The book of Esther, besides being of high interest historically, seems to contain latent type-teachings which ought not to escape our notice.  The Persian Jews as a whole are here used as a type of the worldly among the Lord’s people.  The voice of Jehovah to His people rang throughout the Persian empire.  Here was the divine recall of the Jews to Jerusalem and Judea.  There could be no mistaking it.  It bore a supernatural seal.  First the release had been predicted; and now it had been effected.  Not a Jew ought to have remained in Persia.  The people, without exception, should have flocked back to Zion with thanksgiving.  Yet the unhappy truth is that only a remnant returned.  The rest were content to stay on in Persia.  Of course they were ready to applaud those who were returning, and to say how splendid it was of them to undertake the rebuilding of Judah’s ruined cities and Jehovah’s temple; but they themselves did not find it convenient at the time to break away from their Persian connections.  In truth, they were selfishly indisposed to leave the plenty of Persia for the leanness of desolated Judea, even though that was the place of covenant blessing.  They believed in Jehovah, and acknowledged Him as the one true God; but their hearts were set on the things of this world*.


[* Christ, on His return, will be seen at first only by those looking.  Unto them that look for him shall he appear the second time” (Heb. 9: 28).  It is an extraordinary statement that our Lord appears to them that look for Him if, as a matter of fact, He appears equally to them that do not look for His return: it is meaningless.  The worldly disciple, whose heart is set on the things of this age, has no time to square his life in hope of attaining the next.


Be ye also ready”; that is, ‘rediness’ is something other and more than ‘looking‘ or ‘watching.’  It is all life squared to the Second Advent.  Death can be sudden, but it nearly always throws out warning symptoms: there will be no warning symptoms here: sudden as an avalanche, swift as the lightening, irrevocable as death - one flash, and the watchful will be gone, and the Great Tribulation will be here.  Are you ready?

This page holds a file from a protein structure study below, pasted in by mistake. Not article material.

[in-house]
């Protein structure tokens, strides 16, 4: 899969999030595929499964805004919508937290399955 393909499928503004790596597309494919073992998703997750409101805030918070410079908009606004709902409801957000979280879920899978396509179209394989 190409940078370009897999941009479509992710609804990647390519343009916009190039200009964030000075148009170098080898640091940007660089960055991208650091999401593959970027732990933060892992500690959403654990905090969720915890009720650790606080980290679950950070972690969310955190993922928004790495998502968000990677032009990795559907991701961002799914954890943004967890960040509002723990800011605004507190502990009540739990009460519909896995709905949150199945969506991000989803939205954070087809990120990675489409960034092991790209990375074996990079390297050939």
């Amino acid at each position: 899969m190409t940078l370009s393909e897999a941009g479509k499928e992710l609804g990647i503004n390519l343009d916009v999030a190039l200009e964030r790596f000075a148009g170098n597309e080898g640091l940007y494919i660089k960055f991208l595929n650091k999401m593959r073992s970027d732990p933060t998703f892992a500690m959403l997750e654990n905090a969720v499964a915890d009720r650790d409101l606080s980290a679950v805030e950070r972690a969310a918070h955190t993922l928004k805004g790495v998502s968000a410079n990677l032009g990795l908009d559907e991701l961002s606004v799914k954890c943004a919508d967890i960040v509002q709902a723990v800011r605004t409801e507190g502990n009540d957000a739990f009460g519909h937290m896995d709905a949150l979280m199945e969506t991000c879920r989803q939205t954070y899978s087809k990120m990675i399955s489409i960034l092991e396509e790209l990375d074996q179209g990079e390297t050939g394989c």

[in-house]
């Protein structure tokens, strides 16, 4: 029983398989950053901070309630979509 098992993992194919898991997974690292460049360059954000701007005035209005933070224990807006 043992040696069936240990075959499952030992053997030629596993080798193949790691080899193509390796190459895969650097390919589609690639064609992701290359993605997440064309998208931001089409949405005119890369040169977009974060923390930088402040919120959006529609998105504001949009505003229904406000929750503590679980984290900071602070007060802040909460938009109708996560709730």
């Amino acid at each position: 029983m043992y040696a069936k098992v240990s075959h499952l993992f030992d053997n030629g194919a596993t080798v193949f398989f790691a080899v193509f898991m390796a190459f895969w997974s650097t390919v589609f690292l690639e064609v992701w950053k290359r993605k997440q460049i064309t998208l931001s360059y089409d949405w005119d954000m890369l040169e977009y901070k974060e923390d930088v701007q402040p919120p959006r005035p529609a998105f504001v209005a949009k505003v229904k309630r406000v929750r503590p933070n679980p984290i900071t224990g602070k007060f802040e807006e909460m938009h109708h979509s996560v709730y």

A famous ruby was offered for sale to the English government.  The report of the crown jeweller was that it was the finest he had ever seen or heard of; but that one of the “facets,” one of the little cuttings of the face, was slightly fractured.  The result was that that almost invisible flaw reduced its value by thousands of pounds, and it was rejected from the regalia of England. There are fractions in the ruby of Christian character and conduct (Gal. 5: 19) which exclude from the coming Regalia of Christ: “of the which I forewarn you, even as I did forewarn you, that they which practise such things shall not inherit the kingdom of God.”  Whatever may have been our failures, we remember Napoleon‘s word, after a great defeat:-There is time to win a victory before the sun goes down.”]


Undoubtedly these Jews are types of the worldly among the Lord's people today.  They are the figures of those who profess faith in Christ but who love the world and the flesh too well to make renunciation for Christ's sake.  They want to be numbered with the redeemed of the Lord; but they also want to enjoy the pleasures of the world for a season.


And what of these worldly believers, these modern correspondents of the old-time Jews who stayed on in Persia? Well, just this - God will not allow His name to be bound up with them any more than He allowed His name to be associated with the Jews who stayed on in Persia.  God watched over these Persia-loving Jews, and remained faithful to them even though they had slighted Him.  In their trouble they cried to Him, and He delivered them; but He would not allow His name to be bound up with them.  His deliverance of them, in the Esther episode, was so recorded that the striking circumstances unmistakably demonstrated His providential care over them; yet His name must not be once mentioned in the account.


Let the absence of God's name from the book of Esther burn this truth into our minds: God will not associate His name with the worldly among His professing people today, any more than He would associate it with those old-time Jews in Persia.  Through the centuries, God is developing His purpose for the earth’s salvation; and, in the end, those who have “... [fled] ” from the Babylon of this world, to “be separate” unto Him, will shine as stars in the millennial kingdom: but those who have said “Lord, Lord,” without renouncing the world, will not be known in that “day”.  Their record will not shine on high.  They may be saved, as by fire; but they will never hear the King of kings say to them: “Come, ye blessed of my Father; inherit the kingdom.”  Our Lord's promise to the overcomer is: “I will give him a white stone, and in the stone a new name written, which no man knoweth saving him that receiveth it”; but there will be no such 'secret of the Lord' for the worldly disciple.  The final description of the glorified saints says that the very name of God shall be “written on their foreheads”; but God’s name will never be imprinted on those who have loved self and the world in preference to sanctification.  It is possible to be saved from ‘gehenna,* the final doom of the lost (as the Jews in Esther's day were saved from massacre) and yet to miss that “eternal weight of glory” which God has prepared for them that love Him with all their heart.



[* Better to say - It is possible to be saved from the 'lake of fire', the final doom of the lost (as the Jews in Ester's day were saved from massacre) and yet to miss that 'age-lasting weight of glory' which God has prepared for them that love Him with all their heart. – Ed]